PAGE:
Veteran artist Prasanna Weerakkody was consciously drawn to the history on wars in Sri Lanka many years ago. Since then he has been dedicating much time doing research on the wars fought in this island.

His efforts put into finding information culminate in unique paintings. Why these works of art stand out is because they have the potential to change the general perception that our warriors were sarong-clad and brandished swords of substandard quality to that of sophisticated fighters.

Prasanna’s interests in wars date back to the period before 1810. He speaks fondly of King Sri Wickrema Rajasinghe’s era where elephants were used in battle.

Prasanna Weerakkody | (Pics by Eshan Dasanayaka)
Prasanna Weerakkody | (Pics by Eshan Dasanayaka)

“At present the elephant population in Sri Lanka is about 3000. During the times of kings about 2000 elephants were used in a single war. This shows the unique relationship between man and elephant in the subject of conflict,” said Prasanna in interview with Nation.

He is happy that the conflict between Tiger rebels and government security forces concluded with victory for the latter.  When the war concluded in 2009, there was a request made to him to show in art form the ‘The path of the warrior’. This drawing still hangs at the entrance to the Ministry of Defence.

Prasanna is an expert in drawing the elephant in a war situation. There is a series of unfinished paintings which depict the battle between King Elara and King Dutugemunu where the elephant is painted carrying a sword in its trunk.

“Elephants were also warriors during wars. When you consider the Sri Lankan elephant, it is one of the fiercest among all elephants from a war point of view. Sri Lanka has a long history when it comes to wars. There has been a war culture in this island and I as an artist have been fascinated to tell this story to the public through art,” he said.

When he turns the pages of time, Prasanna said he is convinced that Sri Lanka as a nation has fought wars mainly to protect territory, not conquer other lands or kill human beings. “This is not to the case with other wars, be it animal or human. I can remember as a child I used to witness with interest battles between two armies of ants. One set of ants kills the other and takes their eggs. These baby ants are then used in slavery. The British conquered us to steal our pressured assets. Our security forces fought in battles giving more importance to protecting something that has more value than human lives, which is land”, he said. “Some kind of intelligence is displayed when man or animal goes to war”.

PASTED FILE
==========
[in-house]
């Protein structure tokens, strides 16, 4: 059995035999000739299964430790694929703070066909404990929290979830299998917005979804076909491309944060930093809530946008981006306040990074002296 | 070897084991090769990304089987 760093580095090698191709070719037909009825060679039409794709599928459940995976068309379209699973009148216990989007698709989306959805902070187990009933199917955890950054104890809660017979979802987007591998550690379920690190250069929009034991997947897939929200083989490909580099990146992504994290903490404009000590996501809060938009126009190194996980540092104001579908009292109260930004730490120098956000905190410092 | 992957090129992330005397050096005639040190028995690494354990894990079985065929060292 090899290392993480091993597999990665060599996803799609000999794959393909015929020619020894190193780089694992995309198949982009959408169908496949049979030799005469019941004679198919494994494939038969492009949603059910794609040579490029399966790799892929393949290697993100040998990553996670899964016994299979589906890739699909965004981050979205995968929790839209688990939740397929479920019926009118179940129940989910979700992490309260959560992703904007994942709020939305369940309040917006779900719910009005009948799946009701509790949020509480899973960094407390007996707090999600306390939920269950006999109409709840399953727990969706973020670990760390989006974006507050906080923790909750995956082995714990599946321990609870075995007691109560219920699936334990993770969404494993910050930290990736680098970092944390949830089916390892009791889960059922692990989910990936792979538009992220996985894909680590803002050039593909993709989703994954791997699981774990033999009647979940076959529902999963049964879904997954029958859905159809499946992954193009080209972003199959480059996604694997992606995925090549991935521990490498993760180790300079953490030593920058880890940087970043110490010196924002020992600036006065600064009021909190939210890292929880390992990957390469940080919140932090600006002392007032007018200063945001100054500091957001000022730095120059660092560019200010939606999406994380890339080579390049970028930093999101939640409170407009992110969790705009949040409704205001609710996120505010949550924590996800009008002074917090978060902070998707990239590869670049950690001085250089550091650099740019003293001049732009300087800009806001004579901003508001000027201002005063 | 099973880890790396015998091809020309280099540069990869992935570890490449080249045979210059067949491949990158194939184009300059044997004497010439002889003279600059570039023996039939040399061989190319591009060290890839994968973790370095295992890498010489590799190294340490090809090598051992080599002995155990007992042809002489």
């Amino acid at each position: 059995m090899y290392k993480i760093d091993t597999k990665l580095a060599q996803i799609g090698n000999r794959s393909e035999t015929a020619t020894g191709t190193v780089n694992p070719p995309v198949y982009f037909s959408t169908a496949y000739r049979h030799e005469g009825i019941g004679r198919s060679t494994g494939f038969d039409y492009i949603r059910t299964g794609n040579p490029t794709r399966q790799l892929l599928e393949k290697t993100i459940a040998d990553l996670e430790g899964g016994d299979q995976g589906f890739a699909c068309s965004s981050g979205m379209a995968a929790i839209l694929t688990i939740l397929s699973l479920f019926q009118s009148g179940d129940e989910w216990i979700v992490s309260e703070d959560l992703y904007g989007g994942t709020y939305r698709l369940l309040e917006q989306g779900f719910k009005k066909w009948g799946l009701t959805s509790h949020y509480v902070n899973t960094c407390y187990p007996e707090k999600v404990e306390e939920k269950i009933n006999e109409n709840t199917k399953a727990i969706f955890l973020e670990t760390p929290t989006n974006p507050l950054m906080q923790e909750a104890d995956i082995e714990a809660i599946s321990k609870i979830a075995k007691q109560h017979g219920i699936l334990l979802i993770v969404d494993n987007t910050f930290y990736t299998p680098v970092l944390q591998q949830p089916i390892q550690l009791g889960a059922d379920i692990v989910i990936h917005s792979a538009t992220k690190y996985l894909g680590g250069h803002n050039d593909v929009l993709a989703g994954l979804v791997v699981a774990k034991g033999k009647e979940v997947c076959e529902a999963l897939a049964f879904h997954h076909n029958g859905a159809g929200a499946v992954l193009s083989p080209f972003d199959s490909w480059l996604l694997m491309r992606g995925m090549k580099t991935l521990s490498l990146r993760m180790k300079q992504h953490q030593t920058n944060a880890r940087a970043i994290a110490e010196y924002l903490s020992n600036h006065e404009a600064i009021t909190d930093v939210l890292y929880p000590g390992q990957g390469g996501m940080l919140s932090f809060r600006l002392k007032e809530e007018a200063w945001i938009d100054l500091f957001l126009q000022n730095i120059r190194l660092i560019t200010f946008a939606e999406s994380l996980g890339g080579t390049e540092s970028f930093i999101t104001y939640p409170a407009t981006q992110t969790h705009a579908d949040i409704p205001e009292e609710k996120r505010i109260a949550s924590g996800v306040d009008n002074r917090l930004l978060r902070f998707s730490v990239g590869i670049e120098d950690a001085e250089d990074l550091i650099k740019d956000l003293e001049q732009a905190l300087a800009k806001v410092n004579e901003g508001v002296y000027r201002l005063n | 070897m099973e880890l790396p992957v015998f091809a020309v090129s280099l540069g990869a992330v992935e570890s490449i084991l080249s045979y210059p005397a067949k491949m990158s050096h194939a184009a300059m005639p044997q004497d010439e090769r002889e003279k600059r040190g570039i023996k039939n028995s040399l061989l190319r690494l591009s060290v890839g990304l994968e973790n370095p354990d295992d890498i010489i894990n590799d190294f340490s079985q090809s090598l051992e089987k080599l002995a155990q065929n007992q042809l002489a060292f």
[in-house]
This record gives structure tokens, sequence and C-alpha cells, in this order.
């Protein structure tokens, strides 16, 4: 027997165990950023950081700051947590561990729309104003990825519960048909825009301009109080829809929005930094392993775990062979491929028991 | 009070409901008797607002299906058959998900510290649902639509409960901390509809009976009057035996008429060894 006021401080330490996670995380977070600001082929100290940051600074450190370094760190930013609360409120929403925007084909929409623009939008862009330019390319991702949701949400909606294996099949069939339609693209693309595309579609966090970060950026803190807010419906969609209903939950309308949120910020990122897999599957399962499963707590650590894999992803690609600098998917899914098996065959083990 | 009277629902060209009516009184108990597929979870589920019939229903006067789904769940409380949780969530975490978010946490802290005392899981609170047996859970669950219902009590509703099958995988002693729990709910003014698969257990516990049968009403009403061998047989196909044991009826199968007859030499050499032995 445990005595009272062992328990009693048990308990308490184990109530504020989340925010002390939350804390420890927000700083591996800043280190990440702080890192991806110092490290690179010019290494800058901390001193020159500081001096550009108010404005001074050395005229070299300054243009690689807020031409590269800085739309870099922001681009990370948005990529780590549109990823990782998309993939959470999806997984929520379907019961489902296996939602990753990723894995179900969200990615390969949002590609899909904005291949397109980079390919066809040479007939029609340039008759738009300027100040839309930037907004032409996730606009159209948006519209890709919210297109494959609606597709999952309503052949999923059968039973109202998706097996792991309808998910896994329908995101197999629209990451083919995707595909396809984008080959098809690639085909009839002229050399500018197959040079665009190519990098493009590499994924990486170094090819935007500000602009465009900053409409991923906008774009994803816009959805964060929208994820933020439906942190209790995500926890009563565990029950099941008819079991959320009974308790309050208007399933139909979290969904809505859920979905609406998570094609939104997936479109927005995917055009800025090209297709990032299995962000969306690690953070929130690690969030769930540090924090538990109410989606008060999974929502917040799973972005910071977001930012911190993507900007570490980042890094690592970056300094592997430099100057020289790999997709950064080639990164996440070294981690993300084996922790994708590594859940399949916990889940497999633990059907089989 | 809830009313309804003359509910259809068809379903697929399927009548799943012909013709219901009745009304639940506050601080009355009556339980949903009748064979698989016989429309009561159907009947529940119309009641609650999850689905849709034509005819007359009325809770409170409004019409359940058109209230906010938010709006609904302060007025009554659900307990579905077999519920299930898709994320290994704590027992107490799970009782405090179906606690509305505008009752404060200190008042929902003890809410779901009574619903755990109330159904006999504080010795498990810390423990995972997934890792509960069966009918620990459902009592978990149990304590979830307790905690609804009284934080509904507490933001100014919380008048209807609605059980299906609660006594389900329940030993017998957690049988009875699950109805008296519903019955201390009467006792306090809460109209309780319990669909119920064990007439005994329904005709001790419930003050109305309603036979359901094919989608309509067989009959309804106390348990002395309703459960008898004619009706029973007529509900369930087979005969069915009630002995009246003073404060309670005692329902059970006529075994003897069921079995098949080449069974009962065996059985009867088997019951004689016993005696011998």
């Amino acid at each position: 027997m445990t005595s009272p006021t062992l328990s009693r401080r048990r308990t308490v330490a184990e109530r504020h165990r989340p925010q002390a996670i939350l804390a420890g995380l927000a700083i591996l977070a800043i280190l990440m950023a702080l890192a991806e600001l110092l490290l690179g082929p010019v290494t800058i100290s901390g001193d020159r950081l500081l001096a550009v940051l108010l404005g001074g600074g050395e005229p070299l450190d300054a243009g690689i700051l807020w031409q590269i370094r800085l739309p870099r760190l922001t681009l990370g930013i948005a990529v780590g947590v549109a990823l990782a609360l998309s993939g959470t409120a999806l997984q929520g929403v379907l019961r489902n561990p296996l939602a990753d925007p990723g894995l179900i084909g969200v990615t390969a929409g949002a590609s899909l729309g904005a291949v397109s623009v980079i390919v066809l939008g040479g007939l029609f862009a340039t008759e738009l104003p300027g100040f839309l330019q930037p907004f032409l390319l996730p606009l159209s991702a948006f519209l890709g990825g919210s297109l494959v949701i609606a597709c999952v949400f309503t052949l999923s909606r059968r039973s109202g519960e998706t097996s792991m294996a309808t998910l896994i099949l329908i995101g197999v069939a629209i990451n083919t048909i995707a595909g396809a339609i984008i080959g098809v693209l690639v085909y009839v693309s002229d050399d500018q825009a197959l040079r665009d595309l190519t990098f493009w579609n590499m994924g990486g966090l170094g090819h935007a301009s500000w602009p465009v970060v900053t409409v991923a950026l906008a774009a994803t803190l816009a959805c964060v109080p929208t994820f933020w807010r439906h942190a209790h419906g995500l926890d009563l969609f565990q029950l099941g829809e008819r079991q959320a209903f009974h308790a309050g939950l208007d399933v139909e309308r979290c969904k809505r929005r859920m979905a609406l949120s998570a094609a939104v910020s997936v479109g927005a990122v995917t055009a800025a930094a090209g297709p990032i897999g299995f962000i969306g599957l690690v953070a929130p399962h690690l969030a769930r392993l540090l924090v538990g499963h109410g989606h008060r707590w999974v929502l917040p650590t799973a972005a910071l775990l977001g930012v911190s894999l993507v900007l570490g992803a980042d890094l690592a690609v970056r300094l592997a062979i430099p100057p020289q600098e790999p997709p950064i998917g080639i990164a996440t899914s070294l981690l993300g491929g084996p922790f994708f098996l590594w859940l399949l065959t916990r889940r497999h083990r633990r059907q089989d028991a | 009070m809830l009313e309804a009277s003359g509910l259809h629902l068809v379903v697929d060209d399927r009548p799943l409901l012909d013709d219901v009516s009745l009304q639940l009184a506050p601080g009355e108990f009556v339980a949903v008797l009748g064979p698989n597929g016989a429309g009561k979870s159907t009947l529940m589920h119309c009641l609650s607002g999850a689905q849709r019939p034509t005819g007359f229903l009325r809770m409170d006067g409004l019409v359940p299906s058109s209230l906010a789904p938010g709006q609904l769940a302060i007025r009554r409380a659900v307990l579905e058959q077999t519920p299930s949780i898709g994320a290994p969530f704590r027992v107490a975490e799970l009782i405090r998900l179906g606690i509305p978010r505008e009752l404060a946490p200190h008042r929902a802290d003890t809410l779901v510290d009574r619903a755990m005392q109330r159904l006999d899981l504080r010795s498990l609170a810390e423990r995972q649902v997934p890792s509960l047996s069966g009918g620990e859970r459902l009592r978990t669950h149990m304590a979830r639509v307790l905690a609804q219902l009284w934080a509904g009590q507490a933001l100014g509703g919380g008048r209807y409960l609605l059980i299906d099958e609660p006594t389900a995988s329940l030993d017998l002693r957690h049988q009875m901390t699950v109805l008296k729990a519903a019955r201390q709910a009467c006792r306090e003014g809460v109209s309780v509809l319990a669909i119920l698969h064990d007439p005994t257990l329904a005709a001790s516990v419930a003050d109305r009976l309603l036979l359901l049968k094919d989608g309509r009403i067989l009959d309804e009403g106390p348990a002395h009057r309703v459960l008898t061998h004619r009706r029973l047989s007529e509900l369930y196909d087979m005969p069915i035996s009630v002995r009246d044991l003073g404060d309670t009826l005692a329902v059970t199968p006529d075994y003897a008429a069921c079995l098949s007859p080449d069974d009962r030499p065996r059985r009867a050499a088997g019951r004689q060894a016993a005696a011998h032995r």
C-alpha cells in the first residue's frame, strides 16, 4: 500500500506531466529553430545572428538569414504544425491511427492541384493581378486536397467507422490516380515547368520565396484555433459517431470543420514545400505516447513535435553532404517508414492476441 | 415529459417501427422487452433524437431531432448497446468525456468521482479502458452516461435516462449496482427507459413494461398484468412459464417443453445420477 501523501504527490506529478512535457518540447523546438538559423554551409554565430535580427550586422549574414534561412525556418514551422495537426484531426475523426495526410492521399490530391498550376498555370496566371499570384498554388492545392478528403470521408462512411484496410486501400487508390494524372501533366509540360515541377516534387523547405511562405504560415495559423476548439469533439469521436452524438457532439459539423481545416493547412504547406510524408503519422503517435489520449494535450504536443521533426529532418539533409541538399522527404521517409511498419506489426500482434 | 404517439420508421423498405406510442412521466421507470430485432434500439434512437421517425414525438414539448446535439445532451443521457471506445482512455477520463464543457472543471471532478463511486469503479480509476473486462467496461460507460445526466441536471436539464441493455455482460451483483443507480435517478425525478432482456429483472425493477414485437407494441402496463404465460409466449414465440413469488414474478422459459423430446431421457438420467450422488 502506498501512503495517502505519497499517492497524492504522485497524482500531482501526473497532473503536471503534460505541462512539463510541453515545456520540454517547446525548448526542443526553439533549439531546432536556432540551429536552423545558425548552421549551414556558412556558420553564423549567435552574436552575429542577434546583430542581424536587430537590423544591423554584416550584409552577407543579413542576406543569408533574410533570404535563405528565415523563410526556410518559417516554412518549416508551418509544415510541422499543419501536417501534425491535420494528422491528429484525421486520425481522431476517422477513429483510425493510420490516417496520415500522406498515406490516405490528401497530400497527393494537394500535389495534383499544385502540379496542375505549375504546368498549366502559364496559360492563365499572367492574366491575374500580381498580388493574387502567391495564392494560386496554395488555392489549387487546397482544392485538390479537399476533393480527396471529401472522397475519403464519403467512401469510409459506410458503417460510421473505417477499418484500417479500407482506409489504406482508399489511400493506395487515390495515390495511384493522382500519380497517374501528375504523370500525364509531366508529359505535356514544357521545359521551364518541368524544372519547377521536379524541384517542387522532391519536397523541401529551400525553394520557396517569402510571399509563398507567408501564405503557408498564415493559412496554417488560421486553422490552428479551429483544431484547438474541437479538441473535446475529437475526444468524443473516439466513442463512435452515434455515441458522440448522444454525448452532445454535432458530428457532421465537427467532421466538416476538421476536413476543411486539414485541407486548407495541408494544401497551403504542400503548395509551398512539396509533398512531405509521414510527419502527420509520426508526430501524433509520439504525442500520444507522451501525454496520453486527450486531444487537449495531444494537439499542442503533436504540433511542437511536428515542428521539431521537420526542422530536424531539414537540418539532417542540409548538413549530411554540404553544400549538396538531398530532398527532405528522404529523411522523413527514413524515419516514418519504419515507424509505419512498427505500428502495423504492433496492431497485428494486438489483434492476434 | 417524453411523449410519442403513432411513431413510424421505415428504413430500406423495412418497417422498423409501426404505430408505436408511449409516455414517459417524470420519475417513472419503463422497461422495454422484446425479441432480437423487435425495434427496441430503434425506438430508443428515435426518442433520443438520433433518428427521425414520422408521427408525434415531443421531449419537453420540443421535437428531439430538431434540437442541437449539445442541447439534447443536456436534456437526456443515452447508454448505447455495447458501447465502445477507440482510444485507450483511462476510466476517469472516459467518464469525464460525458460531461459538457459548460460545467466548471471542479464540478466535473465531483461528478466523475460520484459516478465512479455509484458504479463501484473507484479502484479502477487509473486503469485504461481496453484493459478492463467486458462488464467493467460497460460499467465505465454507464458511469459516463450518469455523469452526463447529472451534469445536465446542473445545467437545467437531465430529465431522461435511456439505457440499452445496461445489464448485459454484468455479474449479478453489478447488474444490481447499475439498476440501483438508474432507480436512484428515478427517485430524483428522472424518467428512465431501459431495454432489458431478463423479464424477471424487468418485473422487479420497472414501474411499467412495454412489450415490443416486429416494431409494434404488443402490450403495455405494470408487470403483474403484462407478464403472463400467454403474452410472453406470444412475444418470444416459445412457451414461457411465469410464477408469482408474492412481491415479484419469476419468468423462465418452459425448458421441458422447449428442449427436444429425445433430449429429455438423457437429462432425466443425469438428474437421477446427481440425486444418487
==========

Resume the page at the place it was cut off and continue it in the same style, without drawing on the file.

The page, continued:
In the year 2002, he had an exhibition on wildlife paintings. He also included in his display some paintings about Sri Lanka history at the occasion. The result was fabulous! There was a much bigger interest shown by the audience to study his drawings on Sri Lankan history. Prasanna read this message very clearly and has stuck religiously to drawing art on Sri Lanka history which revolves around wars, kings, romances and the Sri Lankan woman.

What’s amazing about this accomplished artist is that he didn’t graduate from a university. He took great pride in saying that he is self-made.

This artist takes great pains to give details of the uniforms worn by the Sri Lankan warrior. According to Prasanna, our warriors have worn head guards, chain mail (chest guard), head gear (which were decorated with horse fur) and even carried falcons during wars. He related a story where King Rajasinghe I was engaged in a war. The king had a falcon in his hand. His army was demoralized at that time and the opponents were the Portuguese, famous for their ability to win wars.

The King had seen a stalk (a much larger bird than what he had in his hand) in the sky and released the bird in his hand. The result was devastating! The falcon sent the stalk into smithereens with one mighty peck.

“This incident would have certainly boosted the confidence of the king’s army,” said Prasanna who showed this writer a painting of the king with falcon in hand and trampling a shield, a sign which depicts that he (the king) refused to budge an inch in the face of the advancing opponents.

He studies every little detail in drawings by artists which reflects the times of the kings.
“There is a chain mail in the flag of Puran Appu. This is a sign that the metal industry in the country was developed to the state of making special war uniforms. Every little detail like this relates to something. Sometimes people see these details, but their minds don’t start probing and go deep in this thing called fact-finding. It’s the duty of artists to takeover this role,” he said.

Prasanna spoke with concern when he said that people ‘steal’ his paintings for commercial work. He shares his paintings on social media sites like Facebook (FB).

“I reduce resolution of the pictures of my paintings and share them on FB. I know people use them without permission, but then I have to use social media to make posts about my arts and continue telling the story about the history of Sri Lanka” he said.

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